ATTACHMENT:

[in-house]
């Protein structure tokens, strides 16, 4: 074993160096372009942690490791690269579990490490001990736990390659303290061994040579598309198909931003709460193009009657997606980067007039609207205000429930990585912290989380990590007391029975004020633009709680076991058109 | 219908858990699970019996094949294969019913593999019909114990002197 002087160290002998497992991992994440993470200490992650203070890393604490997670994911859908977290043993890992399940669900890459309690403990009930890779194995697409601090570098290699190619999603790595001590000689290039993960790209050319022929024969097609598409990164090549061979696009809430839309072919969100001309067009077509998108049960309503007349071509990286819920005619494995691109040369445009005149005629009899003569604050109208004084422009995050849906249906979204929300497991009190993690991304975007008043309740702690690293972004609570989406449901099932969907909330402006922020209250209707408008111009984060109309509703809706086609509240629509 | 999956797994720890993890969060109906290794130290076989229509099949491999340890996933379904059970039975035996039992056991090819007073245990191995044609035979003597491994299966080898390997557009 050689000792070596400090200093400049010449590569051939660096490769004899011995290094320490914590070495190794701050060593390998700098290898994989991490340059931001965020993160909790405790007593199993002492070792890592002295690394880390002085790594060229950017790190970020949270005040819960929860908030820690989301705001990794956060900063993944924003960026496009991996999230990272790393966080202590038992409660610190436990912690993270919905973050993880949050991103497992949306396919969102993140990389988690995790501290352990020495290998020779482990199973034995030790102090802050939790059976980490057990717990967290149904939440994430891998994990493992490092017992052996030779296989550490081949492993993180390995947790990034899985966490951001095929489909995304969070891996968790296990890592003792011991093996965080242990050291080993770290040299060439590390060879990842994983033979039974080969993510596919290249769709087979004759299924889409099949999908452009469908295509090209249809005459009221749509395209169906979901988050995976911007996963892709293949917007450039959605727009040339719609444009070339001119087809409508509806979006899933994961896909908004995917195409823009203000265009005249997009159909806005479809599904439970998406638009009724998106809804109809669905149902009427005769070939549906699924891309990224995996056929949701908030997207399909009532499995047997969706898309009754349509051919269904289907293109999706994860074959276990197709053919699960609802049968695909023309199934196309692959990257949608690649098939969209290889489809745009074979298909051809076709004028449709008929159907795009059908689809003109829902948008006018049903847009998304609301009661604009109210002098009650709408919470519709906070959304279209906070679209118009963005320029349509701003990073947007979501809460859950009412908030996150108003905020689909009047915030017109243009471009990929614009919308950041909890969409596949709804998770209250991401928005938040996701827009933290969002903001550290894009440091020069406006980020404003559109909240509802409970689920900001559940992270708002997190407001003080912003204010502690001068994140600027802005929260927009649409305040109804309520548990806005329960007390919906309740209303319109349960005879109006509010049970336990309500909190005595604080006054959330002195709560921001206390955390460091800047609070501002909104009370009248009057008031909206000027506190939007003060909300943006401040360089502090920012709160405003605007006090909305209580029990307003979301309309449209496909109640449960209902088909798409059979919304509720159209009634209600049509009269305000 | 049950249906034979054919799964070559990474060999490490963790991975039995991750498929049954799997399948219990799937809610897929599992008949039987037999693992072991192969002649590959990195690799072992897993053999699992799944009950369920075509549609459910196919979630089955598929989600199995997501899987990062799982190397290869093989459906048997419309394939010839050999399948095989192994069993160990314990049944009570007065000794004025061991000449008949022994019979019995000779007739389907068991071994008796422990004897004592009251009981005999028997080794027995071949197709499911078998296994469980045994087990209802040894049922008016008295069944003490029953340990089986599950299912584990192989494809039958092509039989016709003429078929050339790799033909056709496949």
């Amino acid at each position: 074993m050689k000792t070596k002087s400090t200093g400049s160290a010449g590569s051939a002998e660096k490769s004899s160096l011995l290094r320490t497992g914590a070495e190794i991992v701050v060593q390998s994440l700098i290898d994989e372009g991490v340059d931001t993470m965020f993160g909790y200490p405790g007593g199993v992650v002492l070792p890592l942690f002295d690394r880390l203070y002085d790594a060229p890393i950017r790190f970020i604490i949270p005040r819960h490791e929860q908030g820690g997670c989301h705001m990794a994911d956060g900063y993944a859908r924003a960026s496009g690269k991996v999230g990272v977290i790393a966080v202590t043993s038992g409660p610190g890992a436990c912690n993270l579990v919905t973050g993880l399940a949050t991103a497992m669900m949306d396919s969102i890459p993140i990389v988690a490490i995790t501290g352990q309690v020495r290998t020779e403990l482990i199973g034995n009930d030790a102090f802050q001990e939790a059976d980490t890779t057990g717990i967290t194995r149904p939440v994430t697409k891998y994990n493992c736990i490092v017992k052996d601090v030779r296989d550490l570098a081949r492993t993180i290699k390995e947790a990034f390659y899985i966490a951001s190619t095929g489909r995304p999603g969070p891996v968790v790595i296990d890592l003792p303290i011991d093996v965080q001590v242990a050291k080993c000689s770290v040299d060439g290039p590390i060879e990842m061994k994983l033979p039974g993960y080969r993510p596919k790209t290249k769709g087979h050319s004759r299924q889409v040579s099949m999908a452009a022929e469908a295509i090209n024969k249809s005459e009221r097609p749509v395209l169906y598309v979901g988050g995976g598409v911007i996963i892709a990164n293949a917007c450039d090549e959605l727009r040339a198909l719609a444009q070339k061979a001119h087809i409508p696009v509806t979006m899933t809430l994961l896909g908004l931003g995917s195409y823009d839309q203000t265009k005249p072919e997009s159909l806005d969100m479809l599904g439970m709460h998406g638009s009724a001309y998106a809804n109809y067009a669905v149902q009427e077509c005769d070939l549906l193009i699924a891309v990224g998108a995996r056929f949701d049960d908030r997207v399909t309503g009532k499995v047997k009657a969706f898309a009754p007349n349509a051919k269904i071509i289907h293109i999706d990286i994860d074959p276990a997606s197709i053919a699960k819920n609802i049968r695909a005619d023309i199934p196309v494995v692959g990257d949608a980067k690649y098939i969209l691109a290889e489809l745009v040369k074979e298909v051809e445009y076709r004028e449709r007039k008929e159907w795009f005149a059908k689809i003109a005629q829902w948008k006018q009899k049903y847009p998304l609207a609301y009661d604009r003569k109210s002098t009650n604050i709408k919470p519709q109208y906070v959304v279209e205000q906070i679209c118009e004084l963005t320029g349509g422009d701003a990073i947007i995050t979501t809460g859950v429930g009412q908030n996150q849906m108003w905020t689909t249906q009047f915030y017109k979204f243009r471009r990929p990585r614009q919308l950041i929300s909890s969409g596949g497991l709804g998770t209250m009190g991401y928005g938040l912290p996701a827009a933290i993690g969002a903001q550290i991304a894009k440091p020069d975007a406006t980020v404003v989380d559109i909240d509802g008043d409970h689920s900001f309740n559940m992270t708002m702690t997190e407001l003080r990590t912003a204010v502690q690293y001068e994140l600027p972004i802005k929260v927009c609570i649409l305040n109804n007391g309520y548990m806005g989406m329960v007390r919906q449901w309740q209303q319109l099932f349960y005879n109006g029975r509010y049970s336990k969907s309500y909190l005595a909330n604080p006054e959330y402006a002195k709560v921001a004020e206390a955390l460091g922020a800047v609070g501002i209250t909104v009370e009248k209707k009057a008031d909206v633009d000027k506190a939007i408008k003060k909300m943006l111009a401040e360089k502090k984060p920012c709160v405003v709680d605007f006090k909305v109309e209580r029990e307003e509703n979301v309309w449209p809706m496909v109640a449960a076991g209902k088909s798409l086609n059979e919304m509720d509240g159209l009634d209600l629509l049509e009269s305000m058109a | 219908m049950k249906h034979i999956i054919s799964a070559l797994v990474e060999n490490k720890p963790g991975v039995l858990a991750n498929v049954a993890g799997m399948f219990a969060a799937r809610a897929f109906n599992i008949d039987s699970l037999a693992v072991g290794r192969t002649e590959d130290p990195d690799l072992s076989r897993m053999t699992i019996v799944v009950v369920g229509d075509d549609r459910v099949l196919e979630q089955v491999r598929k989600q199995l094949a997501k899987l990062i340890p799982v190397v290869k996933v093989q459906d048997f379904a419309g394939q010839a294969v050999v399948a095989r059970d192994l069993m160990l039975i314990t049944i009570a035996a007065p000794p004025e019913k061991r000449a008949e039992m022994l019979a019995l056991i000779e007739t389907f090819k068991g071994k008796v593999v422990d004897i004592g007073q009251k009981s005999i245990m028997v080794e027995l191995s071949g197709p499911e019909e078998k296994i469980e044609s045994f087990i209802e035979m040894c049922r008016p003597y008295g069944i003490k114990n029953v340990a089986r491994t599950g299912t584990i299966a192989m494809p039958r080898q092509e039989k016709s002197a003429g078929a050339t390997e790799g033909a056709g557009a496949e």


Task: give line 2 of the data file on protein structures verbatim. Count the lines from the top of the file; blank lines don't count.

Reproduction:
């Protein structure tokens, strides 16, 4: 074993160096372009942690490791690269579990490490001990736990390659303290061994040579598309198909931003709460193009009657997606980067007039609207205000429930990585912290989380990590007391029975004020633009709680076991058109 | 219908858990699970019996094949294969019913593999019909114990002197 002087160290002998497992991992994440993470200490992650203070890393604490997670994911859908977290043993890992399940669900890459309690403990009930890779194995697409601090570098290699190619999603790595001590000689290039993960790209050319022929024969097609598409990164090549061979696009809430839309072919969100001309067009077509998108049960309503007349071509990286819920005619494995691109040369445009005149005629009899003569604050109208004084422009995050849906249906979204929300497991009190993690991304975007008043309740702690690293972004609570989406449901099932969907909330402006922020209250209707408008111009984060109309509703809706086609509240629509 | 999956797994720890993890969060109906290794130290076989229509099949491999340890996933379904059970039975035996039992056991090819007073245990191995044609035979003597491994299966080898390997557009 050689000792070596400090200093400049010449590569051939660096490769004899011995290094320490914590070495190794701050060593390998700098290898994989991490340059931001965020993160909790405790007593199993002492070792890592002295690394880390002085790594060229950017790190970020949270005040819960929860908030820690989301705001990794956060900063993944924003960026496009991996999230990272790393966080202590038992409660610190436990912690993270919905973050993880949050991103497992949306396919969102993140990389988690995790501290352990020495290998020779482990199973034995030790102090802050939790059976980490057990717990967290149904939440994430891998994990493992490092017992052996030779296989550490081949492993993180390995947790990034899985966490951001095929489909995304969070891996968790296990890592003792011991093996965080242990050291080993770290040299060439590390060879990842994983033979039974080969993510596919290249769709087979004759299924889409099949999908452009469908295509090209249809005459009221749509395209169906979901988050995976911007996963892709293949917007450039959605727009040339719609444009070339001119087809409508509806979006899933994961896909908004995917195409823009203000265009005249997009159909806005479809599904439970998406638009009724998106809804109809669905149902009427005769070939549906699924891309990224995996056929949701908030997207399909009532499995047997969706898309009754349509051919269904289907293109999706994860074959276990197709053919699960609802049968695909023309199934196309692959990257949608690649098939969209290889489809745009074979298909051809076709004028449709008929159907795009059908689809003109829902948008006018049903847009998304609301009661604009109210002098009650709408919470519709906070959304279209906070679209118009963005320029349509701003990073947007979501809460859950009412908030996150108003905020689909009047915030017109243009471009990929614009919308950041909890969409596949709804998770209250991401928005938040996701827009933290969002903001550290894009440091020069406006980020404003559109909240509802409970689920900001559940992270708002997190407001003080912003204010502690001068994140600027802005929260927009649409305040109804309520548990806005329960007390919906309740209303319109349960005879109006509010049970336990309500909190005595604080006054959330002195709560921001206390955390460091800047609070501002909104009370009248009057008031909206000027506190939007003060909300943006401040360089502090920012709160405003605007006090909305209580029990307003979301309309449209496909109640449960209902088909798409059979919304509720159209009634209600049509009269305000 | 049950249906034979054919799964070559990474060999490490963790991975039995991750498929049954799997399948219990799937809610897929599992008949039987037999693992072991192969002649590959990195690799072992897993053999699992799944009950369920075509549609459910196919979630089955598929989600199995997501899987990062799982190397290869093989459906048997419309394939010839050999399948095989192994069993160990314990049944009570007065000794004025061991000449008949022994019979019995000779007739389907068991071994008796422990004897004592009251009981005999028997080794027995071949197709499911078998296994469980045994087990209802040894049922008016008295069944003490029953340990089986599950299912584990192989494809039958092509039989016709003429078929050339790799033909056709496949």